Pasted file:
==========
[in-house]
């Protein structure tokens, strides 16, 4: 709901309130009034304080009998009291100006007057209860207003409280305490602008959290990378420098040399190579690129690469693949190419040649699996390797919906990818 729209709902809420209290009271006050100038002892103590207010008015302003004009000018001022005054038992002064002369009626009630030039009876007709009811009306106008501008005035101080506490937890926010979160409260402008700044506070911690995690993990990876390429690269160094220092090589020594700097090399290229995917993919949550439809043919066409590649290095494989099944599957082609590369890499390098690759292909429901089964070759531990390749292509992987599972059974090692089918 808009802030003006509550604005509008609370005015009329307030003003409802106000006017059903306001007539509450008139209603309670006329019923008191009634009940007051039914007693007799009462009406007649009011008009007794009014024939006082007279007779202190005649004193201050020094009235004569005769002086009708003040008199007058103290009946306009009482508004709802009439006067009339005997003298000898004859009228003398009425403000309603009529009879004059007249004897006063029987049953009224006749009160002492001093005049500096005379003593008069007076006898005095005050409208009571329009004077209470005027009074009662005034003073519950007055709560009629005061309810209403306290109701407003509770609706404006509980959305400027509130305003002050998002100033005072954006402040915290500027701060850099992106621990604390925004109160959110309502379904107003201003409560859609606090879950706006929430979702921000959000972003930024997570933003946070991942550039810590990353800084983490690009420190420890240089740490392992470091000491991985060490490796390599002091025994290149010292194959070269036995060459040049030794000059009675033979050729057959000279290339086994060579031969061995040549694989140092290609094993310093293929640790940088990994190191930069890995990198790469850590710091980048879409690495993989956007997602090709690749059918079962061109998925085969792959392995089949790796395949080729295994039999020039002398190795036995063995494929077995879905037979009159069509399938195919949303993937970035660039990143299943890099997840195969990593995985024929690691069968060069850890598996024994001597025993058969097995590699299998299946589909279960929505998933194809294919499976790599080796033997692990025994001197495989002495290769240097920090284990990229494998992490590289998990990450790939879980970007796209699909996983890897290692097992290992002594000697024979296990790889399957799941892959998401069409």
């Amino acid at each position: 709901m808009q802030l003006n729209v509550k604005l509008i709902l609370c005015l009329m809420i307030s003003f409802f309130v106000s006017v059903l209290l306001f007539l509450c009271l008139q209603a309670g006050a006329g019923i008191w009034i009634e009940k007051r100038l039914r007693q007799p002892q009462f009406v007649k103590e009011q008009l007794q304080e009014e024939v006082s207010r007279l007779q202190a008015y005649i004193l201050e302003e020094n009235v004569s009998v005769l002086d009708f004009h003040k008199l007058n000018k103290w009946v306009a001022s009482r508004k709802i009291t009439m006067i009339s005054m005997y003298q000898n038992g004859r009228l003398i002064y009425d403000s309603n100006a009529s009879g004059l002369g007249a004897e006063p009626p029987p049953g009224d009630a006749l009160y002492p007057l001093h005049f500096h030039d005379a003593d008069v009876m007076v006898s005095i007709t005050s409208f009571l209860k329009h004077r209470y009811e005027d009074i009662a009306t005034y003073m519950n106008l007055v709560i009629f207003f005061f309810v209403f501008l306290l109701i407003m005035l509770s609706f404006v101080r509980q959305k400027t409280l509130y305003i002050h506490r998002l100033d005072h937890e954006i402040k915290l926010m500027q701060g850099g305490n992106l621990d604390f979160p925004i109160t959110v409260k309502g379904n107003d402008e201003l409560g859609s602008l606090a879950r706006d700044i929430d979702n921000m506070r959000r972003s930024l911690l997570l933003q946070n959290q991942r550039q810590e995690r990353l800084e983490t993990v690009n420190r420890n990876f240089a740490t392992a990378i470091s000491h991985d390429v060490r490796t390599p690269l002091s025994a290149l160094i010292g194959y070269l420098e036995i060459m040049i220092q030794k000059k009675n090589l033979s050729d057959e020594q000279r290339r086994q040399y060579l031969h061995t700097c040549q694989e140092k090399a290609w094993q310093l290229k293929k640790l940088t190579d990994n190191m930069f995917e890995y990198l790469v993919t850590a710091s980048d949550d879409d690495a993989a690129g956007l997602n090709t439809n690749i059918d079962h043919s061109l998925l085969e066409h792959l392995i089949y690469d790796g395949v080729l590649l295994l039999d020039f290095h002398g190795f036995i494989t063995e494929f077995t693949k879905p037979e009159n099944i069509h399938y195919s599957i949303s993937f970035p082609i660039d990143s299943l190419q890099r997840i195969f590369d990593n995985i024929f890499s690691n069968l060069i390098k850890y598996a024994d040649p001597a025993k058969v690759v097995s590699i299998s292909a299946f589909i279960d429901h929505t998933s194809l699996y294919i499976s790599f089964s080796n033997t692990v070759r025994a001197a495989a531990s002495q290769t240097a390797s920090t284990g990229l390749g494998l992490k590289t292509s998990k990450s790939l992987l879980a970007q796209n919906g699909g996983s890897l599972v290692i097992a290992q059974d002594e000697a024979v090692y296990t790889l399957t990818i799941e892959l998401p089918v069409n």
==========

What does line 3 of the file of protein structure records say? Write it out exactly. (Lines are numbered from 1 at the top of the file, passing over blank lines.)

């Amino acid at each position: 709901m808009q802030l003006n729209v509550k604005l509008i709902l609370c005015l009329m809420i307030s003003f409802f309130v106000s006017v059903l209290l306001f007539l509450c009271l008139q209603a309670g006050a006329g019923i008191w009034i009634e009940k007051r100038l039914r007693q007799p002892q009462f009406v007649k103590e009011q008009l007794q304080e009014e024939v006082s207010r007279l007779q202190a008015y005649i004193l201050e302003e020094n009235v004569s009998v005769l002086d009708f004009h003040k008199l007058n000018k103290w009946v306009a001022s009482r508004k709802i009291t009439m006067i009339s005054m005997y003298q000898n038992g004859r009228l003398i002064y009425d403000s309603n100006a009529s009879g004059l002369g007249a004897e006063p009626p029987p049953g009224d009630a006749l009160y002492p007057l001093h005049f500096h030039d005379a003593d008069v009876m007076v006898s005095i007709t005050s409208f009571l209860k329009h004077r209470y009811e005027d009074i009662a009306t005034y003073m519950n106008l007055v709560i009629f207003f005061f309810v209403f501008l306290l109701i407003m005035l509770s609706f404006v101080r509980q959305k400027t409280l509130y305003i002050h506490r998002l100033d005072h937890e954006i402040k915290l926010m500027q701060g850099g305490n992106l621990d604390f979160p925004i109160t959110v409260k309502g379904n107003d402008e201003l409560g859609s602008l606090a879950r706006d700044i929430d979702n921000m506070r959000r972003s930024l911690l997570l933003q946070n959290q991942r550039q810590e995690r990353l800084e983490t993990v690009n420190r420890n990876f240089a740490t392992a990378i470091s000491h991985d390429v060490r490796t390599p690269l002091s025994a290149l160094i010292g194959y070269l420098e036995i060459m040049i220092q030794k000059k009675n090589l033979s050729d057959e020594q000279r290339r086994q040399y060579l031969h061995t700097c040549q694989e140092k090399a290609w094993q310093l290229k293929k640790l940088t190579d990994n190191m930069f995917e890995y990198l790469v993919t850590a710091s980048d949550d879409d690495a993989a690129g956007l997602n090709t439809n690749i059918d079962h043919s061109l998925l085969e066409h792959l392995i089949y690469d790796g395949v080729l590649l295994l039999d020039f290095h002398g190795f036995i494989t063995e494929f077995t693949k879905p037979e009159n099944i069509h399938y195919s599957i949303s993937f970035p082609i660039d990143s299943l190419q890099r997840i195969f590369d990593n995985i024929f890499s690691n069968l060069i390098k850890y598996a024994d040649p001597a025993k058969v690759v097995s590699i299998s292909a299946f589909i279960d429901h929505t998933s194809l699996y294919i499976s790599f089964s080796n033997t692990v070759r025994a001197a495989a531990s002495q290769t240097a390797s920090t284990g990229l390749g494998l992490k590289t292509s998990k990450s790939l992987l879980a970007q796209n919906g699909g996983s890897l599972v290692i097992a290992q059974d002594e000697a024979v090692y296990t790889l399957t990818i799941e892959l998401p089918v069409n």